The winding apparatus (FIG. 13) will be composed of two end supports 50, thin walled tubing 51, glass rod 52, bathing chamber 53, suture movement system 54, and a mandrel rotation system 55. The two end supports 50 will be bored centrally to match the external diameter of the thin walled tubing 51. The glass rod 52 will be placed through the thin walled tubing 51 during the collagen thread winding to maintain the graft cylindrical shape and be removed once in a bioreactor. The mandrel rotational system 55 will allow rotation of the graft mandrel at a specific speed. The suture movement and guidance system 54 will be, mounted above the mandrel and will be composed of a rail and motor drive system to move the thread at a specific speed across the mandrel. The combination of the thread guidance speed and mandrel rotation speed will allow the control of the pitch of the collagen threads in layers 2-4 of the media. The pitch of layers 1 and 5 are high and will be prefabricated by weaving the suture between the mandrel end supports which will be designed to produce the desired pitch. The bathing chamber will allow the mandrel to be maintained in a saline or collagen solution during the winding procedure. The entire apparatus will be built from aluminum, 304 stainless steel (304SS), glass, and polycarbonate to allow sterilization by steam or ethylene oxide.
  • [0114]
    Prosthetic Mandrel, Mandrel Holder, and Bioreactor
  • [0115]
    The mandrel 60 (FIG. 14) will be composed of a glass rod 52, thin walled tubing 51, and two end supports 50. The end supports 50 will be composed of 304 SS. The exact composition (or whether it needs to be used at all) of the thin walled tubing 51 is not known at this time. The mandrel holder 65 (FIG. 15) will maintain the vascular construct when placed within the bioreactor. It is primarily an end support system which doubles as a bathing chamber. The mandrel holder 65 will be filled with either saline or Medium-199. The mandrel holder 65 will be composed of polycarbonate which can be sterilized by either steam or ethylene oxide. The bioreactor (FIG. 16) will be composed of tubing connectors 70, tubing 71, polycarbonate walls 72, and a pulsatile pump (not shown).
  • [0116]
  • [0117]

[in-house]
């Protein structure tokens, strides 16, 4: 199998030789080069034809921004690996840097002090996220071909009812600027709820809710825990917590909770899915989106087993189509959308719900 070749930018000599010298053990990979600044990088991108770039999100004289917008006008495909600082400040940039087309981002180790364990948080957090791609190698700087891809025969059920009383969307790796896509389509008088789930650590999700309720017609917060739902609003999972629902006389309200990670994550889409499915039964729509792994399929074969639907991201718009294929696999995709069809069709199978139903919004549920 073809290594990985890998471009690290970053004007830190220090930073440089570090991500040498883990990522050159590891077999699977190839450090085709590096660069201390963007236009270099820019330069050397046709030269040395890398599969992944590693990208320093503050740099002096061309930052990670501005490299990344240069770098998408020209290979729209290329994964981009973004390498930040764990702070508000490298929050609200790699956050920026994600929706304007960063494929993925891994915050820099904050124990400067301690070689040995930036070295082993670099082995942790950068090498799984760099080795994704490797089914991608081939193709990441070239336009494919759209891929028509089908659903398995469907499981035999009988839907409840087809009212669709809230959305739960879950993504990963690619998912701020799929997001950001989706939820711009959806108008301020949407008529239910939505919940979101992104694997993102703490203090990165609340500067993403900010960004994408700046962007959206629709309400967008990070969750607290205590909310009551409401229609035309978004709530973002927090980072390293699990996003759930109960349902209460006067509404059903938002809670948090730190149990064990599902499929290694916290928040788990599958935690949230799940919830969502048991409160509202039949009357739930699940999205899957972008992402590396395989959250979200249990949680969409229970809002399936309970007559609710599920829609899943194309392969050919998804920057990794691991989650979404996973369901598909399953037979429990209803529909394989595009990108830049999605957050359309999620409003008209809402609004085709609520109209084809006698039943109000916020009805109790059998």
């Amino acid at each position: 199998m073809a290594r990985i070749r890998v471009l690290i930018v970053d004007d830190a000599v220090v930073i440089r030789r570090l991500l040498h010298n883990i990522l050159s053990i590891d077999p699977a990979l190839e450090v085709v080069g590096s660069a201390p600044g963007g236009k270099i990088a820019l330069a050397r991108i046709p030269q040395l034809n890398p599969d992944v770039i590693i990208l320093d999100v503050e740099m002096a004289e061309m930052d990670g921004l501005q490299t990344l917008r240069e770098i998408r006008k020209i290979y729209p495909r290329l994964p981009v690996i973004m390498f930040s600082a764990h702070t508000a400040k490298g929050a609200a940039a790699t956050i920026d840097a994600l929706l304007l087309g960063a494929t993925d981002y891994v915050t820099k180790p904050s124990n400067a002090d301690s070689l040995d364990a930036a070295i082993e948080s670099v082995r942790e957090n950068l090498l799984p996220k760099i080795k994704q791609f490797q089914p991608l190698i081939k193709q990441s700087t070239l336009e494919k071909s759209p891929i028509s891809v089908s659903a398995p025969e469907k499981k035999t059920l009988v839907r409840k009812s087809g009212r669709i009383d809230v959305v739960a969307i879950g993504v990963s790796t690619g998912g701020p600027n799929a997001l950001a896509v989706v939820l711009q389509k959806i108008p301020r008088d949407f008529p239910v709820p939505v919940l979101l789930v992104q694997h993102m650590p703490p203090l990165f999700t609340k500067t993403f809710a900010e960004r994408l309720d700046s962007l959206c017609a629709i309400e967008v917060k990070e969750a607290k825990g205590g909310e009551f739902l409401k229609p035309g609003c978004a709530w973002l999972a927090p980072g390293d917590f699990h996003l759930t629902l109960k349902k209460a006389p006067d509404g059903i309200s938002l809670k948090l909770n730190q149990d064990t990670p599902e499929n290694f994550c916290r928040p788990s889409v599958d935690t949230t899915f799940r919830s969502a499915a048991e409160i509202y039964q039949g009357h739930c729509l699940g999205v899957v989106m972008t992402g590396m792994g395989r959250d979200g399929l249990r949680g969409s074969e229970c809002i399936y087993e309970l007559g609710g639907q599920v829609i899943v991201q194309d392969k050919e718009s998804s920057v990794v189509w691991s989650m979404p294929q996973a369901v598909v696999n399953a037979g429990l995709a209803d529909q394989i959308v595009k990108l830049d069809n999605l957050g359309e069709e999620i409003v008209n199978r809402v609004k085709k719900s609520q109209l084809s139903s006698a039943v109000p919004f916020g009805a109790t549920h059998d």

The internal cylinder (lumen region) of the media will be developed by stringing (weaving) plain gut suture (0.23 mm diameter, L=6 m; H. Hess & Co.) between the end supports at a high pitch (75°, almost parallel to the long axis of the vessel) with a 0.2-0.5 mm space between each suture. After weaving the plain gut suture, the mandrel will be placed into the bioreactor containing a suspension of human umbilical artery SMCs (UASMC). The suspension will be composed of 2×106 UASMC/ml, collagen solution (46% type I & 54% type III; composition of normal vascular tissue; Imedex), 4× PBS, and distilled water to make a collagen concentration of 3 mg/ml. After 5 minutes at 37° C., the gelification around the mandrel will have occurred and the mandrel transferred to its holder within the bioreactor. The well of the mandrel holder will contain a Medium-199 (M-199) (10% FBS) solution containing 2×106 UASMC/ml. The collagen mixture will be allowed to form the initial cylindrical layer for 24 hours. During the 24 hour period in the bioreactor, the graft will have a pulsatile flow (flow rate: 90 ml/min; frequency 60 Hz; amplitude <5% of graft outer diarneter) through the thin walled tubing of the mandrel for the first media layer. During subsequent media layers, the thin walled tubing will be removed to allow perfusion (nutrient delivery) to the media layers as well as direct mechanical forces. The advantage of this pulsatile flow during the media and adventitia development is that the cellular components will be exposed to circumferential (stretch-relaxation) forces. This is hoped to contribute to significant mechanical structural properties when compared to the vascular prostheses developed on mandrels under static conditions. After 24 hours, the second cylindrical layer will begin by winding the plain gut suture at a low pitch (15°; essentially perpendicular to the long axis of the vessel) with a spacing of approximately 0.2-0.5 mm. After the suture winding, the protocol is exactly as described for the initial layer. Layers 3-5 also follow the described protocol with suture pitches of −15°, 15°, and −75°, respectively (FIG. 12). All procedures will be performed under a laminar flow sterile workstation. The bioreactor apparatus (pulsatile flow system) will be housed in an incubator at 37° C., 5% CO2 and constant humidity. No complications are expected due to the use of a bioabsorbable suture as the scaffolding. It has been shown that bioabsorbable suture (compared to non-absorbable) exhibits little to no anastomotic thrombus or hyperplasia along with less inflammation and scar tissue. It has been demonstrated that in vascular anastomoses, complete hydrolytic decomposition (@ 7 mo.) of the absorbable suture was followed by almost complete tissue regeneration of the vessel including the connective tissue of the media.